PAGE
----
I have a very tall pine tree in front of my house. I am about to start work digging up my downstairs floor and re-doing it. I'm just wandering if before I start I should look further into the roots of my pine tree, because it is very close to the house, in case they will soon become a problem. Has anyone else had a problem with a pine tree wrapping its roots around their houses' foundations? Or (I'm very new to this as you may tell) are they the type to grow around obstacles?

The last thing I want to do is take down this beautiful tree, which is why I am trying to find out about it now. I would like to keep the tree and my house in one piece for as long as possible.

4 Answers 4


New research tools have allowed arborists to learn more about tree roots.

  • Tree roots can extend as far as two or three times the width of the drip line, or the farthest point from the tree where foliage grows.
  • Pine trees are not known for having invasive root systems but if the soil is dry roots will go where the water is.
  • Most roots grow within the top foot (30 cm) of the surface.
  • "Trunk diameter is about as good as it gets for estimating root spread of unobstructed trees. For young trees [less than approximately 8 in (20 cm) in diameter], the ratio of root radius to trunk diameter in the documented studies was about 38 to 1"
  • this can change for different soil types, compacted soil, mature trees, palm trees

The only way to be sure is to test and discover more yourself with these methods:

  • if you have downspouts redirect the water far away your foundation. Dumping it two or three feet from your foundation just encourages roots to go get the water. Redirect the water as far away as you can using four inch PVC pipe or, my favorite, four inch perforated drain pipe with a sleeve.
  • given that roots are close to the surface investigate with a spade. Dig a slit trench six inches deep between your foundation and the tree and see if there are roots present. If there are you can put a physical barrier between the tree and the foundation. I found that EPDM pool liner provides an inert barrier that does not degrade and will prevent roots from passing through it.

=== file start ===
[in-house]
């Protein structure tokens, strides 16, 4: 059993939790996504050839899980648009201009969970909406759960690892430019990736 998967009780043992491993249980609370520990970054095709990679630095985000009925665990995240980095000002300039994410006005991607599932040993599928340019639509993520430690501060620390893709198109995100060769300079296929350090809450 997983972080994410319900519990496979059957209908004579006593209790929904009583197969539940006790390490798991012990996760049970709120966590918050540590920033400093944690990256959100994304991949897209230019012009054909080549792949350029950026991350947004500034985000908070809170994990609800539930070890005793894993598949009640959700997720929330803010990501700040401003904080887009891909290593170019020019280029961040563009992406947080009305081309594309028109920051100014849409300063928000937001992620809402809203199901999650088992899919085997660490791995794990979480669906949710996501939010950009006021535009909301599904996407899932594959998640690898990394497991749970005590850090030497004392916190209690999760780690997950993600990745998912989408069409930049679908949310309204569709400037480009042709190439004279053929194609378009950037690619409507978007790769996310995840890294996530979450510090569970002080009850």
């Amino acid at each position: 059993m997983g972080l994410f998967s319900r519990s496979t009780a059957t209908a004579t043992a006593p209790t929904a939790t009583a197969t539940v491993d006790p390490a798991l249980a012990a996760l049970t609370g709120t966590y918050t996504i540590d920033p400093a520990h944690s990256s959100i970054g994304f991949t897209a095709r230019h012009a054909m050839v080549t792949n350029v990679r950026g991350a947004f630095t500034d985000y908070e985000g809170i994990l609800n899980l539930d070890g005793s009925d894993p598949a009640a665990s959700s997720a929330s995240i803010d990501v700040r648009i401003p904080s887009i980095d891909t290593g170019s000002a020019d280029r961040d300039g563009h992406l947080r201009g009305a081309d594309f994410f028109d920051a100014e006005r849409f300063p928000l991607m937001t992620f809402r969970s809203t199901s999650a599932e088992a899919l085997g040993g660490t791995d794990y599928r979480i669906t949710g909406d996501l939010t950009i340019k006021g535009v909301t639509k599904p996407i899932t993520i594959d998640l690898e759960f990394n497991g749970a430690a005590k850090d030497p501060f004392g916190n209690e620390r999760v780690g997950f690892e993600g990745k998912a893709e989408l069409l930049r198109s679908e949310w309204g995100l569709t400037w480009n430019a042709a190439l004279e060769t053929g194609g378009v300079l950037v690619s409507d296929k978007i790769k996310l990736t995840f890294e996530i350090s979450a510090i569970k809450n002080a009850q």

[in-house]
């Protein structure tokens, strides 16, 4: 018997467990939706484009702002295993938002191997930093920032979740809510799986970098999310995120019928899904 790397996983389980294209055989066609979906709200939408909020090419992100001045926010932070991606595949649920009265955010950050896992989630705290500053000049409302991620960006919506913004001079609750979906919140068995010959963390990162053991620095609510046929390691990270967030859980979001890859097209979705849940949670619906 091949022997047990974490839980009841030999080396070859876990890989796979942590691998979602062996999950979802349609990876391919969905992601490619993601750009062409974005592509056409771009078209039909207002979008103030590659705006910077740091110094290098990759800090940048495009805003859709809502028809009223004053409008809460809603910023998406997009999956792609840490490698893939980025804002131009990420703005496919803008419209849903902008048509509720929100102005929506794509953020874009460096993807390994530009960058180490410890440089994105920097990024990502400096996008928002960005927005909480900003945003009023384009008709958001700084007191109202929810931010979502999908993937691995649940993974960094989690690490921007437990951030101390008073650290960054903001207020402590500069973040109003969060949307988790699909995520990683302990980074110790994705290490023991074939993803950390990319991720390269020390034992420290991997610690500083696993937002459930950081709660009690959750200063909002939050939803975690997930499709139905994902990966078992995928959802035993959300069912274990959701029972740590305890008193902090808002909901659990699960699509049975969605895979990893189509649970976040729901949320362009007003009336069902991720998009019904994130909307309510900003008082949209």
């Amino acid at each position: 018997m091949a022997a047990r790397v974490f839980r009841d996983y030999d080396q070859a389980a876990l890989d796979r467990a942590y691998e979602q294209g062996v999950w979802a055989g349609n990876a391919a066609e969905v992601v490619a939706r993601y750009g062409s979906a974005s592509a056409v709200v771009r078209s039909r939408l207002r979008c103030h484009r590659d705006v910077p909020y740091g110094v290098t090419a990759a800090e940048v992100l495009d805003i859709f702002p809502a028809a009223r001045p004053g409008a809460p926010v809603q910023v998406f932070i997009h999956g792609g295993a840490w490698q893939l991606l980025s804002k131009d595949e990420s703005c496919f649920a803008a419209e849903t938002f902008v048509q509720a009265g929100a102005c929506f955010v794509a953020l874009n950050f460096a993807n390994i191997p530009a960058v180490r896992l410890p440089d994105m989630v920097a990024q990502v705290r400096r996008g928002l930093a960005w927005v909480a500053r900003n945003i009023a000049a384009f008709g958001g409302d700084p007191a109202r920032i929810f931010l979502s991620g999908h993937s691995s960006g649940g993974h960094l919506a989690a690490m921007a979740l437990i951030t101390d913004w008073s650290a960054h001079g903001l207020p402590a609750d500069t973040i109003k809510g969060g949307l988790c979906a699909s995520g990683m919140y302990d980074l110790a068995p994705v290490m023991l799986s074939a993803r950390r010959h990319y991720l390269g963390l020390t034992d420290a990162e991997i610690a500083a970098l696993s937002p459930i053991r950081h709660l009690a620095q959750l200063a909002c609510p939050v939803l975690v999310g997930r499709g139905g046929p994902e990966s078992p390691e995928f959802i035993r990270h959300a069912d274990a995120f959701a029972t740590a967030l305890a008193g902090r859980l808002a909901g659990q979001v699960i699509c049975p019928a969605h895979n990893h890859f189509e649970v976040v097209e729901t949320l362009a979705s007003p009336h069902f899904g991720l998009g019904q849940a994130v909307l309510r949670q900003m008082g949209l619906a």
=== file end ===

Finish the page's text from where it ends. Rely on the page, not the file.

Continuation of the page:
All tree roots will grow towards water. How far they go and how deep depends on the type of soil. Where I live white pine trees can get 100 feet tall with roots only going twenty feet out. The best way is to investigate with some slit trenches in areas where you are concerned roots could be.

  • thanks a lot, this is very helpful. my soil is very moist as i have 2 wells at the bottom of my garden where as the house is at the top of the small hill. is it usual for the roots to grow down hill towards water like the ones you see by a river? if so then i dont think i have anything to worry about.
    – keeley
    Feb 4, 2013 at 11:49

I am a certified home inspector, Mr Home Check, and former Realtor.

There is no need to cut down the tree until you see where the root system actually is. It has been there for quite some time and will not do anything immediately different than it is currently doing.

Contact a local tree company and ask them about the individual tree. and go from there. I inspect several homes a month with trees growing a few feet from the home with no cracking or damage to the foundation, and others where trees 15 feet away are destroying the foundation. It really is on a case by case basis.


The roots of the pine trees in my yard have grown on top of the surface and caused a crack in the side of my house. Pine trees cause lots of problems. Cut the pine tree down would be your best alternative in preserving your property.


Call an inspector. Our house in NY the pine trees are beautiful and they are no problem maybe because they were afraid of the oak trees. Well Georgia here we come for the winter and planted pine trees for holiday lights to remind us of home. Needless to say after about 5 years the pear trees and magnolias began to sag. The pine trees in the front roots were as big as the tree (small tree) and wrapped itself around the house. The other has dug under the house. Trees have been removed most of the roots are gone. Its going to cost 3,000 to remove the roots 7,000 to reinforce the foundation thats because I have no concrete to remove and I get a deal due to claims I filed for damages from 3 hurricanrs. Who has that kind of money.

Your Answer

By clicking “Post Your Answer”, you agree to our terms of service and acknowledge you have read our privacy policy.

Not the answer you're looking for? Browse other questions tagged or ask your own question.